At the College, Price Tag and Financial Aid Both Edge Up
The University releases the numbers for the 2010-2011 academic year.
Harvard announced today that undergraduate tuition and fees for the 2010-2011 academic year will total $50,724, an increase of 3.8 percent from last year’s $48,868. At the same time, financial aid for undergraduates will increase by 9 percent to a record $158 million.
According to the University press release, the $13-million increase “will ensure no change in the financial burden for the more than 60 percent of students who receive aid. The estimated average need-based grant award is approximately $40,000.” Dean of the Faculty of Arts and Sciences Michael D. Smith stated, “Harvard remains committed to a fully need-blind admissions policy that will enable us to continue attracting the most talented students, regardless of their economic circumstances.”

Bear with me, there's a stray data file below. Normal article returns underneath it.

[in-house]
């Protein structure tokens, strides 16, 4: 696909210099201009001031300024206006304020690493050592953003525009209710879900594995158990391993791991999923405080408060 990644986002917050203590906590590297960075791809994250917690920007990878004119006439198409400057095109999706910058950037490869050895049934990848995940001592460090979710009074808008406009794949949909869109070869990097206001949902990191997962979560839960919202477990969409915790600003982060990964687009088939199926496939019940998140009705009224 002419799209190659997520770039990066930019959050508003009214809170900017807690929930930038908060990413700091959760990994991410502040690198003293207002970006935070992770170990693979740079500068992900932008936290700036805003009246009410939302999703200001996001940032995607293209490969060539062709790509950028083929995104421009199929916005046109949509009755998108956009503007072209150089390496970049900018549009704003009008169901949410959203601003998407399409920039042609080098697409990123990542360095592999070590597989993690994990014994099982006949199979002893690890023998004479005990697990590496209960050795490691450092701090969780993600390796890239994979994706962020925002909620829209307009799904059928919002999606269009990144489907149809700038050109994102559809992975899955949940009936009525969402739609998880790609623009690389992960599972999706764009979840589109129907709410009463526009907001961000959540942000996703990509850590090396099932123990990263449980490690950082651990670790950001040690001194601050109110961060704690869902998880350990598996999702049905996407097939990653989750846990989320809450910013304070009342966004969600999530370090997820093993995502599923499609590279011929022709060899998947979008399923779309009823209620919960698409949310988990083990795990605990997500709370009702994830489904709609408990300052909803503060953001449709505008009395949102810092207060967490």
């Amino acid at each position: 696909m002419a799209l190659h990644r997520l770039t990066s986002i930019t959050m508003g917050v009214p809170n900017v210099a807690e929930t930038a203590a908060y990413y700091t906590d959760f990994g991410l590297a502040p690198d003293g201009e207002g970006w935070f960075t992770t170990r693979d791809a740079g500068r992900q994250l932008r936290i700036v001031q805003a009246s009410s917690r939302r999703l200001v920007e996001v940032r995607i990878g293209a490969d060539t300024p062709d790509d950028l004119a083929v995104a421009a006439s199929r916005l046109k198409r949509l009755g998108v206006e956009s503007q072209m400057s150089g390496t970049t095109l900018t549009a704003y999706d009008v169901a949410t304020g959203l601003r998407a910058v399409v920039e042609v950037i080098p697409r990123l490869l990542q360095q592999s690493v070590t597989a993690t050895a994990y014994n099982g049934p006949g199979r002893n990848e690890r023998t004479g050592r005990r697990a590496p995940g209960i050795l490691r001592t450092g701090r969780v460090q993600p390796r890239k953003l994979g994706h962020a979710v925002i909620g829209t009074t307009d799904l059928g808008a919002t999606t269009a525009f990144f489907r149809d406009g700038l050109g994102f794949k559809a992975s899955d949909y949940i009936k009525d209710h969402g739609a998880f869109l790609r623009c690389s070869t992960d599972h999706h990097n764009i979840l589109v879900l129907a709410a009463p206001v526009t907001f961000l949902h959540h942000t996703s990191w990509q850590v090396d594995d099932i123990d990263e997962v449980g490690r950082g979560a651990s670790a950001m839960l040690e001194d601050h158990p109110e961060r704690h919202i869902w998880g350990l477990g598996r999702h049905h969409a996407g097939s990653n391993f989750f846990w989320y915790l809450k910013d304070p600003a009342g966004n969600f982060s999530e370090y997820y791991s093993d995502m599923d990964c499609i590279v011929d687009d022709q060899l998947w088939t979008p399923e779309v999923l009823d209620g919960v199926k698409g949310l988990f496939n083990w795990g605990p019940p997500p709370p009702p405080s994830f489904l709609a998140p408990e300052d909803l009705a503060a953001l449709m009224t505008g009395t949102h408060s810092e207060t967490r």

Despite crossing the $50,000 mark, Harvard’s numbers remain roughly in line with those of such peer institutions as Yale, which previously announced tuition and fees totaling $49,800 for the coming academic year, an increase of 4.8 percent; Princeton, which raised its charges to $48,580 for 2010-2011, an increase of 3.3 percent; and Stanford, where charges will total $50,576, an increase of 3.5 percent.
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